The man behind the music.

Lorenzo_Da_Ponte_by_Samuel_Morse_detail

Samuel Morse portrait of Lorenzo Da Ponte

Who wrote the operas Marriage of Figaro, Cosi Fan Tutte and Don Giovanni?  Ask that question 100 times and 100 times you will get the answer “Mozart”.  We could as easily say “Lorenzo Da Ponte”.  Born on this day in 1749 Da Ponte wrote the libretti for 28 operas by 11 different composers, including Antonio Salieri and Wolfgang Amadeus Mozart.

Born as Emanuele Conegliano he was a Venetian Jew.  When his father converted to marry a Catholic Emanuele was given the name of the converting bishop, Lorenzo da Ponte.

After converting Da Ponte studied in the semenary, was ordained as a priest and became a teacher.  But he was a bad priest who had children with a mistress and was ejected from Venice for running a brothel.

He found his way to the Italian Theatre in Vienna and bore an letter of introduction to Salieri.  He secured a job translating libretti and secured a patron.  He went on to write the libretti for the greatest operas of his day.

He lost his sponsor in 1790 upon the death of Emperor Joseph II.  Bearing a recommendation letter from Joseph to his sister, Marie Antoinette, Queen of France, he headed for Paris.  His timing could not have been worse.  The French Revolution broke out and Da Ponte changed his travel plans taking a diversion to London.  Struggling for a time, forced to work in menial jobs, he evenually secured a job in Kings Theatre.  But unable to clear debts he fled England for America.

In the USA he worked as a grocer, a teacher of Italian and of Italian literature.  He attempted to bring Opera to New York, but was let down by his lack of business skills.  However, the work he began led to the foundation of the New York Metropolitain Opera and the New York Academy of Music.

Da Ponte is buried somewhere in New York.  There is a memorial plaque in Calvary Cemetery Queens, but that is not his grave.

Patron of the Arts

Without the Archbishop of Salzburg we may never have heard of Mozart.  Without the sponsorship of Pope Julius would we know of Michelangelo?   Since time immemorial the greatest contribution a rich person could make to society was to sponsor artists.  The greatest accolade must go to the patrons of the arts without whom there would be no art.

Become a Patron now!

The beauty of the modern world is that everyone can now rise to the lofty heights.  Anyone can become a patron of the arts thanks to the Crowdfunding movement.

Here is a perfect example.  The Randomer  A movie being filmed in Dublin, Ireland.  For as little as $10 you can become a backer to the project.  You get to become a creator, an owner of a piece of Cinema.  You can build a legacy.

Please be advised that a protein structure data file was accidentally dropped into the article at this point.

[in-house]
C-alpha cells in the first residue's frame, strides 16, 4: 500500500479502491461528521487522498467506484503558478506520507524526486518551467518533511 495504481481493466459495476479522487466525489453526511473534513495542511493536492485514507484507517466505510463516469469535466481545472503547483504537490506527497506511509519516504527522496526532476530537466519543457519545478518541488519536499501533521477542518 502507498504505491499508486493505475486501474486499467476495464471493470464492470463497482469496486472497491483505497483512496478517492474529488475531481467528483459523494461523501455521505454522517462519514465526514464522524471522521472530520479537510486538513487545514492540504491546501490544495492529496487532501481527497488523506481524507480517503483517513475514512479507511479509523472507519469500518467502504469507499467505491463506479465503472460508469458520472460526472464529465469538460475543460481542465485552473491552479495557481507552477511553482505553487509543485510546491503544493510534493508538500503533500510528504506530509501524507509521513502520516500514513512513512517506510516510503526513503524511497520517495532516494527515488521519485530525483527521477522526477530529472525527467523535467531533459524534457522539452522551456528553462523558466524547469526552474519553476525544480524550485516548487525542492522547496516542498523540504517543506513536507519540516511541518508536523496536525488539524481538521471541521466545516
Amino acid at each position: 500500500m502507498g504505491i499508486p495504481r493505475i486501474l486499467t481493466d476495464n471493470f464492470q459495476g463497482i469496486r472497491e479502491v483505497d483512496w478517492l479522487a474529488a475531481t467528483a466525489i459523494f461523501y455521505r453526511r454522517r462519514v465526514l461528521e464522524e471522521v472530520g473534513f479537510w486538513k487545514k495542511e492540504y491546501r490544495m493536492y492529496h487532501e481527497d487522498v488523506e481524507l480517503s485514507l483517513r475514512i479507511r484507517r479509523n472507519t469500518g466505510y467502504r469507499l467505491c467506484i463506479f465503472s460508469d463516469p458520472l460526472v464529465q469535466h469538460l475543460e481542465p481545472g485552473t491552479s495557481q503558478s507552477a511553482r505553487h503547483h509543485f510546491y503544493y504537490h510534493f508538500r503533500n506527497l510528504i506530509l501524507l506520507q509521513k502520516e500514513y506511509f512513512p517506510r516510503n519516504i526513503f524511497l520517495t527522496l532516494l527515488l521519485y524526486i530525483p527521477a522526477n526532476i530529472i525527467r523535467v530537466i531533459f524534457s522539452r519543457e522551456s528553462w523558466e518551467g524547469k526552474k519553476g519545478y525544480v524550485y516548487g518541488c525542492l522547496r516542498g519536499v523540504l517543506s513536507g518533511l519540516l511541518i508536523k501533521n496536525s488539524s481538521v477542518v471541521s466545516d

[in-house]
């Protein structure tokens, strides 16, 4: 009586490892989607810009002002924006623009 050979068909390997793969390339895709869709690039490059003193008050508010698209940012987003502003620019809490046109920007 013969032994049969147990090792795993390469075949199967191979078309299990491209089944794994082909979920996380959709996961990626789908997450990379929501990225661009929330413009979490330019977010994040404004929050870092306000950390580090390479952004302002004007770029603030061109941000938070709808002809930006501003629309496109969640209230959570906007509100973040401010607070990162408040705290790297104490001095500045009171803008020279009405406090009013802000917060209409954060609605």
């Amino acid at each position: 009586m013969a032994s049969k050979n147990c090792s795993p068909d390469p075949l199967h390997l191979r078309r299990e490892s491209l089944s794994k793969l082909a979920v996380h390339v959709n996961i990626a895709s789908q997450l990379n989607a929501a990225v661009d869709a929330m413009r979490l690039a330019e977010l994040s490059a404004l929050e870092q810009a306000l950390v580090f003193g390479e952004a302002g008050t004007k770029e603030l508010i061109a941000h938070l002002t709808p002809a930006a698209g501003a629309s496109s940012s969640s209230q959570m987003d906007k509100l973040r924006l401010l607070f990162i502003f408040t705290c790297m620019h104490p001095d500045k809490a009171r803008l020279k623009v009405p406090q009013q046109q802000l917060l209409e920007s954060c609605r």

That may sound a little grand, but think about it for a while.  John Churchill, Duke of Marlborough, built a palace a Blenheim, and created a legacy which turned up Winston Churchill to lead Britain to victory in WW2.  A legacy is more about values than wealth.  It is a way  to educate your children and grand children about the values prized by you and your peers.

You may not be able to build Blenheim palace, but you can have a movie poster on your wall.  You can say to your grandchildren, “That movie was made because of my contribution”.  The money is different, but the message is just as compelling.

Buy the movie poster here

Best of all is the personal buzz you get from becoming a patron.  The money you contribute gives you a warm fuzzy feeling.  The more you give the longer the feeling lasts.  So think no further, get funding now!  Put your name in lights, or be anonymous, the choice is yours.  Be a part of something great!

And now I give you a poem from one of the greatest artists in history, both in and out of the ring.  Mohammed Ali, poet laureate of the boxing ring, used this short poem to express the ability of the individual to stand up and make a change that carries all the people.  On this St Patrick’s Day it is worth remembering that he inherited some of his gift of the gab from his Irish Great Grandfather, Abe Grady, from Ennis in Co. Clare.

A poem by Muhammad Ali:

———

I

We

———

Ali

Cold Turkey

How to address the annual dilemma, using the cold, leftover turkey.

This year I knocked up a recipe that was a big hit.  I am calling it….(fanfare)…Rondo a la Turkey

Ingredients.

1 Onion

Leftover turkey – cubed.  I used breast meat, because I freeze the legs and cook them after Christmas.

Leftover ham – cubed (about a quarter as much as the turkey)

Leftover cream

Leftover fresh parsley.

Method:

Sweat off the sliced onion in a pot with some good olive oil.  Add in the turkey and ham and put on the pot lid to keep in the steam as you heat up the meat for about 10 mins on a gentle heat.  Add in the cream and bring slowly up to a temperature just below boiling (don’t boil the cream).  Toss in some finely chopped fresh parsley.  Season to taste.

Serve on plain steamed white rice.

In case you feel you have heard the name before, it does sound a LITTLE familiar:  Follow the link

https://www.youtube.com/watch?v=geER3iQDO5k

Cold Turkey; by Joshua Mehigan

They’re over now forever, the long dances.
Our woods are quiet. The god is gone tonight.
Our girls, good girls, have shaken off their trances.
They’re over now forever, the long dances.
Only the moonlight, sober and real, advances
over our hills to touch my head with white.
They’re over now forever, the long dances.
Our woods are quiet. The god is gone tonight.